Rhinothelepus oculeus Hutchings, Nogueira & Carrerette, 2015
- GBIF Backbone Taxonomy
- Published in
- Hutchings, Pat A.; Nogueira, Joao M. de Matos.; Carrerette, Orlemir. Telothelepodidae, Thelepodidae and Trichobranchidae (Annelida, Terebelliformia) from Lizard Island, Great Barrier Reef, Australia. Zootaxa. 4019(1): 240-274 (2015).
- Parathelepus oculeus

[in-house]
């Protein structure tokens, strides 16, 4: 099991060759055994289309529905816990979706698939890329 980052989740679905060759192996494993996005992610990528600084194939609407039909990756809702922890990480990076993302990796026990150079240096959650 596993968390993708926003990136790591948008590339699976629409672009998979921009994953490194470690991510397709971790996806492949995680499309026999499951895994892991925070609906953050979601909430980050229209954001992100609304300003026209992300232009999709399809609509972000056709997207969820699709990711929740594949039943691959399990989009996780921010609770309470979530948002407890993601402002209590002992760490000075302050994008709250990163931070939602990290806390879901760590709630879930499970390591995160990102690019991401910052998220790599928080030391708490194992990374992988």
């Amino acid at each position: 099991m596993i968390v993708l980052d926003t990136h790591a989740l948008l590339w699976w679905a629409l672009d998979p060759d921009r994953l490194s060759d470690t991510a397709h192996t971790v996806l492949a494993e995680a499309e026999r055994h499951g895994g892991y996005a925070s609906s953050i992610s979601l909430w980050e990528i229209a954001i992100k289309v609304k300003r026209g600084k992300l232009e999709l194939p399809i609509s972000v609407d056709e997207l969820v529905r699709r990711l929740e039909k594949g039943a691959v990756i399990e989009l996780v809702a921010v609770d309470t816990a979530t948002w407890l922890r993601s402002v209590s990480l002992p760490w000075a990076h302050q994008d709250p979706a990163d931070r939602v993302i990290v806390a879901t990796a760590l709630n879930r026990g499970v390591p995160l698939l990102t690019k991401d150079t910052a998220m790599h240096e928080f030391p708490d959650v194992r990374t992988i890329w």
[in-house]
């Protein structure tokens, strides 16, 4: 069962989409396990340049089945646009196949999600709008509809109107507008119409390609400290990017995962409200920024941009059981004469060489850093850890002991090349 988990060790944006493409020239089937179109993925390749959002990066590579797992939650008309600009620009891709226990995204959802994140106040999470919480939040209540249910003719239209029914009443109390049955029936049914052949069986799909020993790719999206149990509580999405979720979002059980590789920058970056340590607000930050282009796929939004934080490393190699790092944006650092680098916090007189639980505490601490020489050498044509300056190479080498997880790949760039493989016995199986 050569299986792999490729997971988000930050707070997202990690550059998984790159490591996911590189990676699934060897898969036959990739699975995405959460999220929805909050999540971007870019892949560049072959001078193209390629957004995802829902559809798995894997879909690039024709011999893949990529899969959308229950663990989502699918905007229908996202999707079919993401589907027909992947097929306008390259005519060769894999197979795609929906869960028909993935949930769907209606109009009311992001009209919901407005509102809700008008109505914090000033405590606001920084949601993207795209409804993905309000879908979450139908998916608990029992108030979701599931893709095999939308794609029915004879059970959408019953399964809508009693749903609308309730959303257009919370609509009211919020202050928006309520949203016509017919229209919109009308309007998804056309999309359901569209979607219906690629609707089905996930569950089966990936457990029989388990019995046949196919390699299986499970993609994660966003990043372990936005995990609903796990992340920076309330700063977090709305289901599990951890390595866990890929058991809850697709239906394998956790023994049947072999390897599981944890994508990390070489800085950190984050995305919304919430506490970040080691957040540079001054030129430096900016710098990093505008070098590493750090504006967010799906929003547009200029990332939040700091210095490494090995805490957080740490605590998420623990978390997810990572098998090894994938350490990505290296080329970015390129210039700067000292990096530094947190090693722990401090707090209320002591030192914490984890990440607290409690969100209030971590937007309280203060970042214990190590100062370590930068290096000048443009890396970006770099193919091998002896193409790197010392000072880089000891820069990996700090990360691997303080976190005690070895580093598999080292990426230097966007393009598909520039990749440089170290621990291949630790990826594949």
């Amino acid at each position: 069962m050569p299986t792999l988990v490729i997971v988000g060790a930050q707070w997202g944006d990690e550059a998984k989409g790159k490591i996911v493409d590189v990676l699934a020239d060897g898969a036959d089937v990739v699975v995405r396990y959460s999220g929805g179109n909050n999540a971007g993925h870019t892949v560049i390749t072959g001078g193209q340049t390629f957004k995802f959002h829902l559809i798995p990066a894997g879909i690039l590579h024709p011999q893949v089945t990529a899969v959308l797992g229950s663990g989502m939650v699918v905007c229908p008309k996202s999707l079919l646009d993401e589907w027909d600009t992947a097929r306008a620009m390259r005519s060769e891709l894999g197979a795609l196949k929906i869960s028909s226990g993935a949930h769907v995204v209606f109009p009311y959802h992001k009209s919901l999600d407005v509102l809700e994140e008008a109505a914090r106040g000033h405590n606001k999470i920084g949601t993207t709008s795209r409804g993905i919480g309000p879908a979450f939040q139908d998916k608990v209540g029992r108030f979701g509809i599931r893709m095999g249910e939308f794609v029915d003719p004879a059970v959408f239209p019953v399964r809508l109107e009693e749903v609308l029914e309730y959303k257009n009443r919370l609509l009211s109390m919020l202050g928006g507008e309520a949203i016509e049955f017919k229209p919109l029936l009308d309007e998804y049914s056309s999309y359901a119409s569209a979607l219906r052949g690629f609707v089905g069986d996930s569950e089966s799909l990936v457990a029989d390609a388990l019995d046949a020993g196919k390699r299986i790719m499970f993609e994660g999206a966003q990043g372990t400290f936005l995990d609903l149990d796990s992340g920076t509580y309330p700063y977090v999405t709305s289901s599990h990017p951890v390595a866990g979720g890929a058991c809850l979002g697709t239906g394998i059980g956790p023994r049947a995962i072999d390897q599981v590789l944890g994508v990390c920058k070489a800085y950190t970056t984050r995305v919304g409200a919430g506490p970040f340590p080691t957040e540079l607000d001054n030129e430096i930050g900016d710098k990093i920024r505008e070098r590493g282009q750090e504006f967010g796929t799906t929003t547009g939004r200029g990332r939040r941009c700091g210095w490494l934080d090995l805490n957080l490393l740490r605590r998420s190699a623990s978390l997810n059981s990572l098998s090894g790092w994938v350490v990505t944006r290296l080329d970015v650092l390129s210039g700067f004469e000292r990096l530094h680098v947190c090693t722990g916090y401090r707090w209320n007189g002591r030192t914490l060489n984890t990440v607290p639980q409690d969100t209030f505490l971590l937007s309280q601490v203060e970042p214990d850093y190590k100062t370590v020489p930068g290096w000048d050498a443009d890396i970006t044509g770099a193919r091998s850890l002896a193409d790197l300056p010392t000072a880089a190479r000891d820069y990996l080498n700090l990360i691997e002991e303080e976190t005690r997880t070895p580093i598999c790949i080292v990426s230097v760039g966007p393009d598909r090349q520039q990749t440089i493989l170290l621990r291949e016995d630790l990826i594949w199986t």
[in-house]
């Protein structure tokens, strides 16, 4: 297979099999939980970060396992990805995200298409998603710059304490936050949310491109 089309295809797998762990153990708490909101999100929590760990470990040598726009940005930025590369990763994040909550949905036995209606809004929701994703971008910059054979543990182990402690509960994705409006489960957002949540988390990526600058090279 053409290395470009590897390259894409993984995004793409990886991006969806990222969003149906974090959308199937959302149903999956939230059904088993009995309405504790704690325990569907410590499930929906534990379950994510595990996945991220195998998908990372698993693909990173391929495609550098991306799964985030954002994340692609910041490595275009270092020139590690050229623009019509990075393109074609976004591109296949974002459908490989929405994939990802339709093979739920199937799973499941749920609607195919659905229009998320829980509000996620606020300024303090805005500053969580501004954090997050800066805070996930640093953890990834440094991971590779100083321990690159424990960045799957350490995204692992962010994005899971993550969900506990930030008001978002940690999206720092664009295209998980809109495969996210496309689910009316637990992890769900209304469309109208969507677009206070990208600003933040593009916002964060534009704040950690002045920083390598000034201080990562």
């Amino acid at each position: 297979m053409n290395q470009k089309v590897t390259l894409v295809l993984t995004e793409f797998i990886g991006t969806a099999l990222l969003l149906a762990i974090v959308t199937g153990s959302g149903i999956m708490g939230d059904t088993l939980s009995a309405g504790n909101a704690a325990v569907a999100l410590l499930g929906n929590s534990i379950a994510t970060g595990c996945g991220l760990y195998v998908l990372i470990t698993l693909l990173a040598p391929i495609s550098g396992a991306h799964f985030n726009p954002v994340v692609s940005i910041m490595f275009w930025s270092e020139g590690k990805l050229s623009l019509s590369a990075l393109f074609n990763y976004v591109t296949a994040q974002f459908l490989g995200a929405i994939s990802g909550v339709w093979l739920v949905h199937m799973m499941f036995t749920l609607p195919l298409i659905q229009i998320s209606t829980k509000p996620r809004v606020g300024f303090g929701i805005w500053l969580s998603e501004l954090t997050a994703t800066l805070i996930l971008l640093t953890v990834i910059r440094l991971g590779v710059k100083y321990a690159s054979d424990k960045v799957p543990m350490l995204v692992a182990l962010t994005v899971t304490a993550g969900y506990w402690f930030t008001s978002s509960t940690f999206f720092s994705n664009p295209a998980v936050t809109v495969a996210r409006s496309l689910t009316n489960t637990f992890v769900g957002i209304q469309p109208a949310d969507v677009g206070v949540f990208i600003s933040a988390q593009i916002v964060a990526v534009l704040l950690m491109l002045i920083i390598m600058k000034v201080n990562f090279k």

Description. Short bodied species. Transverse prostomium attached to dorsal surface of upper lip; basal part with small eyespots, densely packed in two horizontal rows at each side, terminating dorso-laterally by oblique row of three eyespots; distal part of prostomium low, restricted to base of upper lip, mid-dorsal process elongate, attached to the upper lip basally, distally free (Fig. 2 A – B, F, J – K). Buccal tentacles all uniformly cylindrical, of two widths (Fig. 2 A – H, J – M), thicker tentacles originating exclusively from both laterals of mid-dorsal process, basally. Peristomium forming lips, continuing dorsally as narrow annulation, with nuchal organs on anterior margin; upper lip large, distinctly longer than wide, slightly convoluted; lower lip expanded, cushion-like, extending across entire ventrum (Fig. 2 B – E, G – H, K – M). Anterior body highly glandular ventrally, swollen and slightly corrugated; segment 1 conspicuous dorsally and laterally, ventrally covered by expanded lower lip; segment 2 forming complete ring, segments 4 and 5 longer than remaining anterior segments, especially segment 4 (Fig. 2 A – H, J – M). Two pairs of branchiae on segments 2 – 3, filamentous, each pair with less than 10 filaments on either side, originating from swollen cushion-like areas of body wall and with narrow mid-dorsal gap inbetween; branchial filaments of segment 2 extending to same level or slightly laterally in relation to notopodia of segment 3, filaments of second pair anterior and dorsal to notopodia (Fig. 2 A – H, J – M). Notopodia extending for 15 segments, until segment 17; notopodia of segments 3 – 5 inserted progressively more laterally, then longitudinally aligned; anterior notopodia with slender bayonet-like chaetae in anterior row and narrowly-winged chaetae in posterior row (Fig. 3 A); posterior notopodia bearing narrowly-winged chaetae in both rows, wings present from middle third of chaetae in posterior row; chaetae from anterior row about half length of chaetae from posterior row throughout (Fig. 3 B – C). Neuropodia beginning from segment 8, uncini throughout with dorsal button at middle third of base and crest with 2 rows of secondary teeth (Fig. 3 D – G). Elongate nephridial and genital papillae, posterior and longitudinally aligned to bases of notopodia of segments 5 – 7. Pygidium smooth (Fig. 2 A – E, I).